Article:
Finally, the coalition with the bourgeoisie has brought together all the rot of corruption. To get funding, to get their share of privatisation, companies invest enormous sums. And the top officials of the bourgeois state are accustomed to listening to and taking care of the "needs" of these companies. In other words, corruption is endemic throughout the capitalist system, since the state concentrates in its hands resources that are not available elsewhere and these are not distributed equitably. By adopting a bourgeois policy, together with the old bourgeois politicians, we end up by bringing into the party all the dirt that the moralists of the day beat their chests about wanting to uproot. The case of Erenice is one clear example, but not the only one, that has served to destroy the confidence that much of the population had in the PT. [Note: Erenice Alves Guerra was the 41st Chief of Staff of Brazil, taking over from Dilam Rousseff in April of this year, but after being accused of participating in a scheme where her son was involved in taking bribes for public works contracts, Lula forced her to resign].
It is clear that in this situation the PT can only limit itself to "protesting" against the major newspapers, and only proposes a vague "social control over the press" instead of doing what it should have done – give access to radio and TV channels to the trade unions and organisations of the working class, build up its own daily newspaper to counter the Folha de Sao Paulo and other bourgeois newspapers, and put an end to the official propaganda that these newspapers put forward, etc... Unless it bases itself on the working class and without taking steps towards socialism, the party’s flanks will always be exposed.
The PT’s parliamentary group
In 2002 the PT won largest number of seats in its history, 91. This fell to 83 in 2006 and now it has gone up to 88. It has recovered somewhat from the previous loss but did not manage to reach the 91 of 2002. Where does the problem lie? The problem is the same as before – the coalition with bourgeois parties. The PT could have won many more MPs had it stood its own candidates for governor in most of the states (or in all the states) and if it had stood firmly on the idea of winning the elections at the national level with the largest possible number of governors and deputies.
We have already analysed the impact of the present party policy on Dilma’s results. It is impossible – given the size of this article – to outline all the coalitions and local situations that led the PT to maintain roughly the same number of deputies and senators as before (also in the Senate, it increased from 10 to 14 senators). We have the biggest group in Parliament (there was a scattering of votes to several parties, most of them "allied" to the PT and who won votes on the back of the PT) and the second largest in the Senate (behind the PMDB). But this is no consolation because if Dilma remains in government (if she wins in the second round), she will continue to sing the same song, i.e. that we cannot meet the demands of working people because we are not the majority.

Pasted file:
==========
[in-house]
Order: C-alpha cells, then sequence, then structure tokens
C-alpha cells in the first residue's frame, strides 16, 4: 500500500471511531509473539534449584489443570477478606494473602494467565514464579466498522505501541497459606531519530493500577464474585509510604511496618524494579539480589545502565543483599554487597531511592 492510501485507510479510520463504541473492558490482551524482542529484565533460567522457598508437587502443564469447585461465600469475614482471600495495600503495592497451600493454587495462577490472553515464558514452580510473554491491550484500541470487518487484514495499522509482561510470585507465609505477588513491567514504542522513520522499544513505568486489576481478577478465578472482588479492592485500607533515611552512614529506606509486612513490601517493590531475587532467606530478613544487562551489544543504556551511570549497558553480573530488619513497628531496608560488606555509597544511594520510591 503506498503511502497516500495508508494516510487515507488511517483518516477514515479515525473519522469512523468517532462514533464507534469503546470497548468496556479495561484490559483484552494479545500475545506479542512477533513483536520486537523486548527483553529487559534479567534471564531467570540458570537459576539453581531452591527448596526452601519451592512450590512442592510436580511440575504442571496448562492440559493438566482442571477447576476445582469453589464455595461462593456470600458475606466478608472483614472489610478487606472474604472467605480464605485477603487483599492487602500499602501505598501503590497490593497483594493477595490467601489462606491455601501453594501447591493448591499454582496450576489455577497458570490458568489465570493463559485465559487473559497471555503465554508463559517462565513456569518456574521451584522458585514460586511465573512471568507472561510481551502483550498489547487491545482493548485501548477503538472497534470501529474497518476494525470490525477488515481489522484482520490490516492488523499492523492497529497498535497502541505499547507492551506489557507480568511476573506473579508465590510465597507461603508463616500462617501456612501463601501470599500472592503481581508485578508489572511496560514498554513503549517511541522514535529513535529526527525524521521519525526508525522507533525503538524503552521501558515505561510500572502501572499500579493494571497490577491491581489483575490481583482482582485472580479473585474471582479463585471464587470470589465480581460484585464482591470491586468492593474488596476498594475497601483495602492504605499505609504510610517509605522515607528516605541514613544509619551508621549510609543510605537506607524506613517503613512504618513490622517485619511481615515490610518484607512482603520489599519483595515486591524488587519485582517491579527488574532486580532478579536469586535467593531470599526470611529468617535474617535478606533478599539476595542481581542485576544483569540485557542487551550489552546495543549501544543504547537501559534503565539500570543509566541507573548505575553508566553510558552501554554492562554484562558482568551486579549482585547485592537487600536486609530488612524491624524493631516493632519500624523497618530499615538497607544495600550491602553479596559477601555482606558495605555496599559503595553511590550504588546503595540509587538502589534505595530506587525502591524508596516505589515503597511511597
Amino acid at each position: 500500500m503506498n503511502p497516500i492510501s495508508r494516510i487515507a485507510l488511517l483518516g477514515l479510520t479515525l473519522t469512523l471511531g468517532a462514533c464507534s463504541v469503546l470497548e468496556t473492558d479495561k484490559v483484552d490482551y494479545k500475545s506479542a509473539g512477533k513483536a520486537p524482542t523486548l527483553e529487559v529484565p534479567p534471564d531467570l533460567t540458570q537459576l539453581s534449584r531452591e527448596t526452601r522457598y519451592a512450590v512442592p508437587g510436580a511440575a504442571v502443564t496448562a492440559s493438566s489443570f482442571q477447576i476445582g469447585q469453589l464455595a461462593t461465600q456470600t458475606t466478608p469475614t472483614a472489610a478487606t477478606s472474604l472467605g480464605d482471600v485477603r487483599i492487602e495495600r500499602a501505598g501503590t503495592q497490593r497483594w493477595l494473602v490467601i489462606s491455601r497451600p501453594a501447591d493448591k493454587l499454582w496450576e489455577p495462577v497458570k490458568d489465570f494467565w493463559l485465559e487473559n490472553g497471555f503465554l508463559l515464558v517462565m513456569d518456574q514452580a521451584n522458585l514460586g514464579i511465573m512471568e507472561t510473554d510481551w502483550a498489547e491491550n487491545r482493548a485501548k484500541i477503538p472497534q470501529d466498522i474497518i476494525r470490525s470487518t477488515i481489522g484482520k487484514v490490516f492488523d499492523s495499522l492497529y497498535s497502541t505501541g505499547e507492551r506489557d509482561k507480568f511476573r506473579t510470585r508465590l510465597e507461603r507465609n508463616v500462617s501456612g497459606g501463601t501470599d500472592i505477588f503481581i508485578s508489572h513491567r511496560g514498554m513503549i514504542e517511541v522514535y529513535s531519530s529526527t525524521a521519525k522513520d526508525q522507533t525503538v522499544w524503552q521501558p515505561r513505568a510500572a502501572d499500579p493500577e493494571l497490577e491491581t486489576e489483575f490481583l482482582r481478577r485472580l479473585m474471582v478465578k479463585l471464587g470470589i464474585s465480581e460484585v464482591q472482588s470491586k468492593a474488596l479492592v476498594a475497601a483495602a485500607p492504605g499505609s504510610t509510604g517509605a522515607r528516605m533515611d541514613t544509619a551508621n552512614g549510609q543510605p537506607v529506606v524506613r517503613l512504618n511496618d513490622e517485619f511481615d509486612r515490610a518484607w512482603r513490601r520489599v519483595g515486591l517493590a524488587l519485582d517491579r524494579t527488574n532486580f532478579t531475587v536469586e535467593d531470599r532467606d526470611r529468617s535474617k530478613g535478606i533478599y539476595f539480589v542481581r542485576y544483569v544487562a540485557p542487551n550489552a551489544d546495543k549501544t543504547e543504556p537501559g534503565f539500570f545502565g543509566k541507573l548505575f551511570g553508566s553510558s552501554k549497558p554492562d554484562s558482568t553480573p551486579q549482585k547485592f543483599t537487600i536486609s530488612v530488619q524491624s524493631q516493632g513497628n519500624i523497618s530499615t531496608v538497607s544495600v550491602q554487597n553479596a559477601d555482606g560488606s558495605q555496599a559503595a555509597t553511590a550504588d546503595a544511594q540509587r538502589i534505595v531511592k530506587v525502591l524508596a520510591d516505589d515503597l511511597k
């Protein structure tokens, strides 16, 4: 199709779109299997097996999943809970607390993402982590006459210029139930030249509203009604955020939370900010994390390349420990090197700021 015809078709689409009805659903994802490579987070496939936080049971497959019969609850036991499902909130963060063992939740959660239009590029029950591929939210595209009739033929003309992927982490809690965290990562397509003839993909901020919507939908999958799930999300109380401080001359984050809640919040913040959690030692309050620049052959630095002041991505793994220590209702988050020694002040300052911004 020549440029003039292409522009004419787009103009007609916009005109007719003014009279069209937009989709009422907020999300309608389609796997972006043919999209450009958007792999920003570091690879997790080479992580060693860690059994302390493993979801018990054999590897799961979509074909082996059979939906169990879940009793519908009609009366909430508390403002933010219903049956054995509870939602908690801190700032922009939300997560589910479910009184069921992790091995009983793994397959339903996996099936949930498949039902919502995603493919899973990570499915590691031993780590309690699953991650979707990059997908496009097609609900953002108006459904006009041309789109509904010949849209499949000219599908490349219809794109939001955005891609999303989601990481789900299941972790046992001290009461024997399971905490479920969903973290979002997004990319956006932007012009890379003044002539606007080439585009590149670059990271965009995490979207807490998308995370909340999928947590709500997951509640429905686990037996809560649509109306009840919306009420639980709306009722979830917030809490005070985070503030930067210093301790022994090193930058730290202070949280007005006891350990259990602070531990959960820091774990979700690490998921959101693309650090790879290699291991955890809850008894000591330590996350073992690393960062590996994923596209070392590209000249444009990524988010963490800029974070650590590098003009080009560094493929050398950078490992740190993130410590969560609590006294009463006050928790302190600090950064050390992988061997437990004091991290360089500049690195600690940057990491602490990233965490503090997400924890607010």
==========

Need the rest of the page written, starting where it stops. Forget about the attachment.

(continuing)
Yes, all the press is pointing out that the "opposition" (the DEM, Democrats, and the PSDB) has lost many of its cadres in the Senate. This is true. But their replacement by PMDB figures does not change the class balance of forces. With these people the majority of those elected to parliament still continue to represent the bourgeoisie, even if the names have changed. It is worth noting that the PSOL continues with its three MPs, but surprisingly increased its number of senators from one to two (Heloisa Helena lost). The PCO (Partido da Causa Operária, Workers’ Cause Party) and the PSTU (Partido Socialist dos Trabalhadores Unificado, United Socialist Workers’ Party) continue to have no parliamentary representation, as does the PCB (Partido Comunista Brasileiro, Brazilian Communist Party).
The Tiririca phenomenon
The mainstream media have compared the vote for Tiririca with that of Eneas, as if the two were both clowns who had stood and received a protest vote and were elected along with a lot of other MPs who did not get a good vote. Nothing could be further from the truth. [Note: Enéas Ferreira Carneiro is a founder and leader of PRONA, Party of the Reconstruction of the National Order, on the extreme right].